His Life Meant More

“He’s in a better place,” they always say.
Even though it’s true, the pain doesn’t go away.

A daddy is the first man a girl sees–
The first man she wants to please.

She wants to ride on his back–
Like a backpack.
She wants to hold his hand
‘Cause no other will compare in the land.

Yet one moment she’s his girl,
And the next, she’s ask a question with a diamond or a pearl.

She races off to start her new life,
To try to make her dad proud with this new role called “wife”.

But part of her heart still lies,
With the man who saw her first with his own eyes;
The one who watched her grow,
From a babe to having her own children to show.

But if there’s one thing for sure,
It was that his life meant more.

It was more than hugs and kisses
From a girl whose daddy she misses.
It was a life of giving;
‘Cause for Christ he was living.
It was not treasures in this land
But the ones to which most think bland.

See, it’s all about showing God’s grace–
And His love–to this whole race.

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Monday, Monday.

 

I don’t normally do daily play-by-plays, but this one was just not typical.

Enter Monday morning.  Elias had therapy at 8:30am so I decided to be spontaneous and take advantage of the opportunity that all three boys were dressed and ready to go somewhere early in the morning.

Where should we go?

I wanted something the boys would enjoy and also that would be free.  Yeah, maybe that’s asking too much.

I decided to drive an hour to Gettysburg to the Boyd’s Bear Factory – that closed eight years ago. Yes, it might have helped a great deal if supertastic Google would have made me aware of it prior to my two-hour-round-trip drive!

GPS told me I had arrived at my destination, but as I looked around at the trees and fields, I was guessing it got the memo of the Factory’s closing before Google did!  And if that wasn’t enough to make me question it, the rope across the entrance confirmed.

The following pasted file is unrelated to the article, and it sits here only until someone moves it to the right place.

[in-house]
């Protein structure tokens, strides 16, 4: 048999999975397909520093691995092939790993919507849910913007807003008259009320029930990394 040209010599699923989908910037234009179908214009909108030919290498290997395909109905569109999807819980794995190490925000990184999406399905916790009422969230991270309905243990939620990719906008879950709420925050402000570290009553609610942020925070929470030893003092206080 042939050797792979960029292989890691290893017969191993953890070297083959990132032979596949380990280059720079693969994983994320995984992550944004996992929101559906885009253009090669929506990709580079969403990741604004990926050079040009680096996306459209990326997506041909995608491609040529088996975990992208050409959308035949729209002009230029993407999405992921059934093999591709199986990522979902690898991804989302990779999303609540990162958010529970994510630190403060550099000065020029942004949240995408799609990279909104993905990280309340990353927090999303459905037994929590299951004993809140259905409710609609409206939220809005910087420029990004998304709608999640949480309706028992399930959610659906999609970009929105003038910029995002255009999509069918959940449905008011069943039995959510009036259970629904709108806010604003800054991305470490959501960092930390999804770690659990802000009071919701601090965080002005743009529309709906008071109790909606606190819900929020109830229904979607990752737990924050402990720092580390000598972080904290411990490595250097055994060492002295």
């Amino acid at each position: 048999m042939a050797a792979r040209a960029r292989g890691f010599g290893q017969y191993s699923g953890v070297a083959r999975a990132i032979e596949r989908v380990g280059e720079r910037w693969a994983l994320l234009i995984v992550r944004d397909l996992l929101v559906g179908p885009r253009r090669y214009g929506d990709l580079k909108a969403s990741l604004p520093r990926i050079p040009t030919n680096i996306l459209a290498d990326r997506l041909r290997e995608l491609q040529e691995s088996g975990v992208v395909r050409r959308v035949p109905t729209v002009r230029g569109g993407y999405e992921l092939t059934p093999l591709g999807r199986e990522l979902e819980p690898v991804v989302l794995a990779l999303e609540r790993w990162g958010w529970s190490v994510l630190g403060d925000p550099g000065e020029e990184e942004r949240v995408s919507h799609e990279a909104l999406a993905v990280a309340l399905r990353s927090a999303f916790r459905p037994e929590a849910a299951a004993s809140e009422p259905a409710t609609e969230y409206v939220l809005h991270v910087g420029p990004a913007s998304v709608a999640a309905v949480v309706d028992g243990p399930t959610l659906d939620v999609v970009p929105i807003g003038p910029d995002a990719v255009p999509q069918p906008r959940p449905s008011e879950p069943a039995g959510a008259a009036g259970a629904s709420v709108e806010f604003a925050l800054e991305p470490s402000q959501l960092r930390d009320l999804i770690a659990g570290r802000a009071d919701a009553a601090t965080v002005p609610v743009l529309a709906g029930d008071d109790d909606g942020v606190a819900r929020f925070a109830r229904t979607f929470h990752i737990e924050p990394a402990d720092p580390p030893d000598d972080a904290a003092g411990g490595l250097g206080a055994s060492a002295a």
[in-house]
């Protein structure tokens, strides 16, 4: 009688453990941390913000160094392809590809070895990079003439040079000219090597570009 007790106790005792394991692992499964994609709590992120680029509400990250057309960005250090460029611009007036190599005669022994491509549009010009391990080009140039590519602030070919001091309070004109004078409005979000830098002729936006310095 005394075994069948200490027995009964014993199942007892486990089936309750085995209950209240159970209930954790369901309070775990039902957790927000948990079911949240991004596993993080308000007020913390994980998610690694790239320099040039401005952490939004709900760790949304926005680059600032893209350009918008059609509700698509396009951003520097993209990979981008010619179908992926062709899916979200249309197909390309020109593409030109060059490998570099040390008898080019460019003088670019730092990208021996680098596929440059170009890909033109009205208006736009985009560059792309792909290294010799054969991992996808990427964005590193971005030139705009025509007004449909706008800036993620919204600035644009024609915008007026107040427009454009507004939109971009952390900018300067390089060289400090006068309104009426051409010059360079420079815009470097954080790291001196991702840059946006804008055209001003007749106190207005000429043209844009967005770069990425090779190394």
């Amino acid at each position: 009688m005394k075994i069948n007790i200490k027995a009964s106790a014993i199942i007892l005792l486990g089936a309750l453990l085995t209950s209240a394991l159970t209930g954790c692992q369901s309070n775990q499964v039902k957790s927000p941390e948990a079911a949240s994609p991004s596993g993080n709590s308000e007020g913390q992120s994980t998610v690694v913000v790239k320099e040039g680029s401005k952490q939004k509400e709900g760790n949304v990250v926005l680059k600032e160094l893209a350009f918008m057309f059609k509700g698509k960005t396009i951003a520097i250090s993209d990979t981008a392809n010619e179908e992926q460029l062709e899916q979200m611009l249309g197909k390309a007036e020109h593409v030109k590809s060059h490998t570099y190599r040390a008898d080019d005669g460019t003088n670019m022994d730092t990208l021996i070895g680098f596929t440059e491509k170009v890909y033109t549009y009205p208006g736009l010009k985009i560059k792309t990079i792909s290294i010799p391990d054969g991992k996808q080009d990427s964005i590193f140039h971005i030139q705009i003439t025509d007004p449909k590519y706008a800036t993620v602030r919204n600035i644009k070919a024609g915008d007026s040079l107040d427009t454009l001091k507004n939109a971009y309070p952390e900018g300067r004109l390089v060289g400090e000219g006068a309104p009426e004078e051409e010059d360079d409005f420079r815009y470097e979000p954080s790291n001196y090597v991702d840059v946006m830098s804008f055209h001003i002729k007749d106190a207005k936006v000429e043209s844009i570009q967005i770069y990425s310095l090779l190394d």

Since there were no bears to behold we decided to stop to get a quick bite to eat and, of course, use the restroom.  The boys’ choice? Burger King.  We pulled in, I unbuckled each child, pulled the stroller out of the back, strapped the little one in and started walking in.  A kind – no, not really kind – lady yelled, “Excuse me, but the lobby is not open!”  There was not a sign. Nothing.  So I took the little one back out, undid the stroller, threw it in the back, buckled each child (actually I forgot to buckle Elias! Oops!) in their seats and decided to go across the street to Wendy’s.  The same super-easy routine of unbuckling each child, pulling the stroller out…blah, blah… We walked up and stood behind a man already ordering.  The attendant tells him, “We have no fries.”  I burst out laughing.  You have got to be kidding me!  We walked out.  I buckled each child in (don’t worry they were all safely buckled this time!), shoved the stroller in the back of the van and drove away.

A few miles down the road I saw another Wendy’s.  We stopped, and did eat this time.  Besides being out of “our” drink, and small chit chat about my three young, close-together boys, that stop seemed to be uneventful.

Next stop…Walmart.  Elias was behaving badly, so after one warning to correct his behavior, we left.  Without a purchase.  Without even a browse.

I’m steaming in my head. God’s convicting.  You all know that mental process. You’ve been there. Continue reading “Monday, Monday.”